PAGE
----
Procoptodon and its relatives couldn't do either. With increasing size, Janis and coauthors point out, there's an ever greater risk of tendon rupture while hopping. Not to mention that the extinct kangaroos, driven to extinction by climate change or hungry humans, had rigid backs that would have hindered their ability to bounce. Nor could the giants do the five-point walk. Their palms couldn't properly rotate to brace the ground, and their shorter tails lacked some of the strong musculature needed to do the big push-off.
But there is another option. Living tree kangaroos, the researchers note, sometimes walk upright along branches, and the giant, extinct kangaroos could have moved in a similar way, waddling back and forth as they held their torsos upright and shifted between one foot and the next.
They likely inherited this way of walking from their smaller ancestors. Predecessors of Sthenurus were diminutive enough for hopping to be an option, but their forelimbs were already adapted to grasping branches and made it unlikely that they could use the pentadal walk. At slow speed, Janis and colleagues suggest, they may have moved with a tottering walk. And as their descendants became bigger and bigger, this strange strut became the main way of walking for the heftier Ice Age kangaroos.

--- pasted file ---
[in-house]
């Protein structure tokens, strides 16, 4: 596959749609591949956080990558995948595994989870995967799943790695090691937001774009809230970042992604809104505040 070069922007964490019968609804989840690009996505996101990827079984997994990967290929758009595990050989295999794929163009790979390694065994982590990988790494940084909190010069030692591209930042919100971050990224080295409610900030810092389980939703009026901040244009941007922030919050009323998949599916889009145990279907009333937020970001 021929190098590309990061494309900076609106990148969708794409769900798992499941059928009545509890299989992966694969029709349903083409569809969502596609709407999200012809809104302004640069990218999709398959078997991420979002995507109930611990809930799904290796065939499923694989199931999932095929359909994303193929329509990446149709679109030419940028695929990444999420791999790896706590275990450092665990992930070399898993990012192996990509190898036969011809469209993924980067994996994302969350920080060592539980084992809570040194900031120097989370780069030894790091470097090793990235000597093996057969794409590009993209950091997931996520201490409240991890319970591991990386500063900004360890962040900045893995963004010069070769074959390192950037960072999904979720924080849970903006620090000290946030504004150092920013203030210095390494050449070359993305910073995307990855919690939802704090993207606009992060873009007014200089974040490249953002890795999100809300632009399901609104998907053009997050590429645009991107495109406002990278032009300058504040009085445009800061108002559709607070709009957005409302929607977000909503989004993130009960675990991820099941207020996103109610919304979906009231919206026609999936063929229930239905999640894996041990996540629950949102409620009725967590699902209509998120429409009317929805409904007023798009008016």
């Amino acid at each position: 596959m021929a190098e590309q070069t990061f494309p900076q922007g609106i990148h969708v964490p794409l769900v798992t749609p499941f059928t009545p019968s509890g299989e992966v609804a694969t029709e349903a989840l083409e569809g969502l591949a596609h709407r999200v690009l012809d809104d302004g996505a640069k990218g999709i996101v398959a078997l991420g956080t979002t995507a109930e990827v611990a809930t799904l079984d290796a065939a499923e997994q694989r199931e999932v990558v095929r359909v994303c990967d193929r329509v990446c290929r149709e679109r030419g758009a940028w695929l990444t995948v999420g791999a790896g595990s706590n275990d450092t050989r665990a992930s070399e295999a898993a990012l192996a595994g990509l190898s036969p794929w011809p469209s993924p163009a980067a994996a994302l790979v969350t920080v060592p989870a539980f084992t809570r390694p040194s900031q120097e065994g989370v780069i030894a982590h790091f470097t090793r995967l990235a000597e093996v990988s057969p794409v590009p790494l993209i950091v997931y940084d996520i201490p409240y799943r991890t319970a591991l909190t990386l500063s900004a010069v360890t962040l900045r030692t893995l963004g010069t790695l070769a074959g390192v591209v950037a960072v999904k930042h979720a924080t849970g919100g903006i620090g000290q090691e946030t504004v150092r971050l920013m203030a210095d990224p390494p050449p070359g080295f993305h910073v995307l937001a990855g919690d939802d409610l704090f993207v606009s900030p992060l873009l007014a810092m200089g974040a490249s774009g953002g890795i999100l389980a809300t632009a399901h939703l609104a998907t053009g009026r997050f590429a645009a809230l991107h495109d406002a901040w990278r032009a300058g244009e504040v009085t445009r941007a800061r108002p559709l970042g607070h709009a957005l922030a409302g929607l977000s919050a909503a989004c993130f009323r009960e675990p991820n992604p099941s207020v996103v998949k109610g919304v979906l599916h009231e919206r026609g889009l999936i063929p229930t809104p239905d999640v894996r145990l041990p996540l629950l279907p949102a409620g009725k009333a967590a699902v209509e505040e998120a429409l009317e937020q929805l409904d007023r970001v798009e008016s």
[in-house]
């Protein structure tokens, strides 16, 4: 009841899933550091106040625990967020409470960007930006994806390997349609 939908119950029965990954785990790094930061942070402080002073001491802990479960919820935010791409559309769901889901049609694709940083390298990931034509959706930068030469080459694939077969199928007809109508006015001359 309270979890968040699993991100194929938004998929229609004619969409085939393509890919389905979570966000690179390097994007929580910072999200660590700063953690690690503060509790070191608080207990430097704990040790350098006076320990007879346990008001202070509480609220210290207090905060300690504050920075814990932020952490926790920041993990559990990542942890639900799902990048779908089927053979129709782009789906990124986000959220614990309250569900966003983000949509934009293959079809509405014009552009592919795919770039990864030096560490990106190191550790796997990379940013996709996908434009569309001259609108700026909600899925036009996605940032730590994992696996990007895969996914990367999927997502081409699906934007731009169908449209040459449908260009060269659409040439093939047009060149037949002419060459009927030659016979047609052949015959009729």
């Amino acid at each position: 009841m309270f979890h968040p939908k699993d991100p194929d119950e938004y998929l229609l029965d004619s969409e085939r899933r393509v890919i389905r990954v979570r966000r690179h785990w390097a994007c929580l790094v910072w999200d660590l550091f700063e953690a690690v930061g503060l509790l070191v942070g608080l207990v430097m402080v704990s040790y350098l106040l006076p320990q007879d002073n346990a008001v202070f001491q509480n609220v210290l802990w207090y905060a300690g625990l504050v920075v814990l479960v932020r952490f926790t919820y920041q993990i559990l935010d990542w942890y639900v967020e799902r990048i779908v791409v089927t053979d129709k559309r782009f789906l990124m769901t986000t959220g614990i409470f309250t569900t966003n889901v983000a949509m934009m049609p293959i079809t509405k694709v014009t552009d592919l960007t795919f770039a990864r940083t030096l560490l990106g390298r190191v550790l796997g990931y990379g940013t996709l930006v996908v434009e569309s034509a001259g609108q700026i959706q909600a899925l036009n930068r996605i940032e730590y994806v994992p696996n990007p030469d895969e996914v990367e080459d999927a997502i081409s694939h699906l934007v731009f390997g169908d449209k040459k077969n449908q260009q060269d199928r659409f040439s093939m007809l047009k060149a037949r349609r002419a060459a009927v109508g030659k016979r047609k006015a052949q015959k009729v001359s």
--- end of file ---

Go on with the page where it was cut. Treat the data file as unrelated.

Unfortunately, these giant kangaroos didn't leave any modern-day relatives to study. Janis and colleagues hope that fossil kangaroos tracks - imprints that trace prehistoric behavior - will help test their idea. For now, we're left with their bones and the ability of our imaginations to envision the long-lost sloth-roos.
For more information on why these giant 'roos walked one step at a time, hop over to Animalist News: